Our shopping list included four boxes of paper matches and a box of fake cherry bombs. The latter were necessitated because fireworks were illegal in New Jersey and only imitations were available in stores. I had never understood why anyone would ever both with 'dummies'; they just fizzled like sparklers. We were talking, the others of us, about how stupid they were, when Calvin announced we only wanted the fuses anyway, but you couldn't buy just fuses anywhere, and, “Quit talking behind my back; just because I can't walk doesn't mean I can't hear.”
Having let it out that we were buying fuses along with matches, we annoyed Calvin until he explained what was going on. He loved the power of secrets. On the other hand, we could also be insufferably irritating at times in order to get our way.
“What we do,” he explained while we walked together like drones around a queen bee, “is crimp one end of a foot length of copper tubing, then cut off the heads of the matches …”
It slowly dawned on us what we were doing.
We made a surreptitious entry into the basement on our return. Mrs. C never checked on us down there except to ask if we wanted food, like we were some kind of pets in a big cage, with sustenance made available to us at regular intervals, harmless creatures.
Our mood turned conspiratorial. We were about to cross some divide, to leave behind parts of us that could be quieted with a sweet goodnight kiss, moving into things that no excuse could explain away; a move beyond innocence.
We were about to make a bomb.
We set about cutting the heads off the paper matches. The end of the copper tube was crimped, a hole drilled for the fuse. After the fuse went in, Calvin directed us stuffing the match heads, making sure they were snug but not so tight that they would self-ignite. We held our collective breath as a bolt was turned slowly in the other end, taking care that it didn't crush the matches.
Although Calvin wanted to make another one right away. The rest of us, once reluctant munitions makers, were now caught up in anarchic romance.
Art Desmond's parents owned property across Deerlake Road with an archery range in back. We traipsed across the street, working hard at appearing nonchalant, hoping we wouldn't be spotted by Art's parents who would wonder what we were up to. The hay bales on which paper targets hung limp in the stodgy August air would be our bunker. The bomb was set on an old crate, fifty feet away. When everybody except me was crouched in safety, I took out a pack of matches, lit one, then the fuse and ran like hell until I reached the hay bales, jumping for safety as, simultaneously, an explosion sounded and an object whizzed past my head, the bolt having been transformed into a missile, missing my scalp by inches.
After a moment of stunned silence, we began jumping and shouting until Art could shut us up. We hurried stealthily out of the area and across the street into the safety of the basement, exhausted from the adrenaline hangover, the rush of having committed and gotten away with this outlaw act.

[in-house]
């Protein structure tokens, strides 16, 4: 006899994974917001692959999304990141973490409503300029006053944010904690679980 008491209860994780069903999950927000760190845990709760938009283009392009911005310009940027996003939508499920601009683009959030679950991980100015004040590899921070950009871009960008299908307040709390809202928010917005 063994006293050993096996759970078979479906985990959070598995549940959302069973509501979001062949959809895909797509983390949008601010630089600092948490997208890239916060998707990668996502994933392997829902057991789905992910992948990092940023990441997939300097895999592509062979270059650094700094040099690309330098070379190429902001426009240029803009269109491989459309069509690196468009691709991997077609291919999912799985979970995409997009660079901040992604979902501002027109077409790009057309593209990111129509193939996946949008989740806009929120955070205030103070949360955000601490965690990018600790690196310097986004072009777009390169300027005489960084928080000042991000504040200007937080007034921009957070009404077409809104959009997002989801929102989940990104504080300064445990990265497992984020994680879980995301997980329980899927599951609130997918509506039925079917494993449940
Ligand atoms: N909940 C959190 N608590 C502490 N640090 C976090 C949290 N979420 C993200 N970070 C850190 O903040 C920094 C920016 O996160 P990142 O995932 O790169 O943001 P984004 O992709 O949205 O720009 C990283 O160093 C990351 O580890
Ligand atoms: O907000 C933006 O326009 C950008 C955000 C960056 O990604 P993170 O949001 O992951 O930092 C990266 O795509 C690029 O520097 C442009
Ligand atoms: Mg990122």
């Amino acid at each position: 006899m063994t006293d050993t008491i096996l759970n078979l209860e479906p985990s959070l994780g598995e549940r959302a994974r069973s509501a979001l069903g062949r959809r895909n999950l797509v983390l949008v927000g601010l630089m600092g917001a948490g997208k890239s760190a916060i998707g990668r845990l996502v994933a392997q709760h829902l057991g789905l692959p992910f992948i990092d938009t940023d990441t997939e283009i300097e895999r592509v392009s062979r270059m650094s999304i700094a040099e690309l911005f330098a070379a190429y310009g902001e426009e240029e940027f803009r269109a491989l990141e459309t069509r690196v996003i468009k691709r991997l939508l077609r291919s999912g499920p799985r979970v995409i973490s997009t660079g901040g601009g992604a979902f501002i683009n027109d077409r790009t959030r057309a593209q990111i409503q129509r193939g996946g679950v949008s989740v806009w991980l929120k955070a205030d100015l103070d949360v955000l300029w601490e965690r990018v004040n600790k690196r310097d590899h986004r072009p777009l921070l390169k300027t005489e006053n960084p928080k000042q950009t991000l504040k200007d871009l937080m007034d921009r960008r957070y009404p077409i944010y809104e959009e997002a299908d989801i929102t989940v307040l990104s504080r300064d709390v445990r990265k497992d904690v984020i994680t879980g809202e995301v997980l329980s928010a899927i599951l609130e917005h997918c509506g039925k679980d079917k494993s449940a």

It was late afternoon. We were done for the day. We left Calvin and Mrs C and the basement, returning to our own homes to eat, play a quick ball game in the street, watch some TV after darkness fell.
The bomb squad reconverged the following morning. Art announced his folks had asked if he knew what the explosion was that they heard. He feigned ignorance but we'd have to find another testing ground. We made two more bombs that morning and took them out to a derelict orchard beyond the woods. Calvin hated the woods, the uneven terrain made it hard to maneuver the wheelchair, but he couldn't provide a better alternative.
When we told Mrs. C that we were going off to the woods, she packed a picnic lunch. We hid the contraband in the basket. It took only a few minutes to find a detonation site, an old stump standing waist high at the edge of the orchard. Having learned from our previous outing, we were careful that the tubing was turned so that the bolt was aimed away from where we'd be hiding. We positioned Calvin behind a tree and each found protection for ourselves except for Bobby, the new demolition man. He lit the fuse and ran for cover. The explosion sounded louder that the first one. There was a crash in the distance, from the direction of a nearby swim club.
Someone yelled, “Oh, shit!” and we quickly packed up the lunch. About twenty yards along our escape route, a wheel of the chair dropped into a hole, pitching Calvin unceremoniously to the ground, from where he let loose a string of obscenities. While we were getting him upright, a voice bellowed from among the trees. “STOP!” Turning to the direction of the command, we saw two Doberman Pincers standing on hind legs, stretching seven feet into the air, making no sounds but heavy breathing, drool running out the sides of their mouths. The man holding their leads hollered, “What the hell you boys doin'?”
“Having a picnic, sir,” Art managed to say.
“And smashin' windows, I'd say,” the man added.
The headline in the Town section of the Morristown paper the next day read, “BOY ACCUSED IN BOMB INCIDENT.” We had to meet with the school guidance counselors to try to determine how it was that nice boys from nice homes had suddenly turned violent. What were we so angry about? When my mind functioned properly between bouts of panic and shame, I understood that they were confusing stupidity with something more sinister. We had to pay for the windows to be replaced at the club and for Calvin's dad's copper tubing, taking all my savings and lawn mowing money. Worse, none of us would get to go to Calvin's for the rest of the summer.
As if in retribution for our sin, the summer grew hotter and more humid. I wasn't allowed to go to the town pool, but I heard Bobby was going which didn't seem fair. I lay around in the heat, reading Fu Man Chu mysteries from the library, the one cool place I had permission to frequent.
By the time school began again in September, we had become legends. We didn't try to dispel the notion that we had been on the road to becoming outlaws, thwarted only by an overturned wheelchair. Over the fall months, our true personae reappeared, passable to good students, soccer players and cross country runners, band members. Calvin kept seeing a counselor to help him deal with rage about his condition.
In many ways, we seemed no different than we had been he previous year although there was a certain something, a way we held ourselves, the idea that we were in on something.
A few years later, a late-night radio host who monologized over the air at midnight or so about the awkwardness of growing up, ended his show saying, “That's it. That's it!”
I knew what he meant.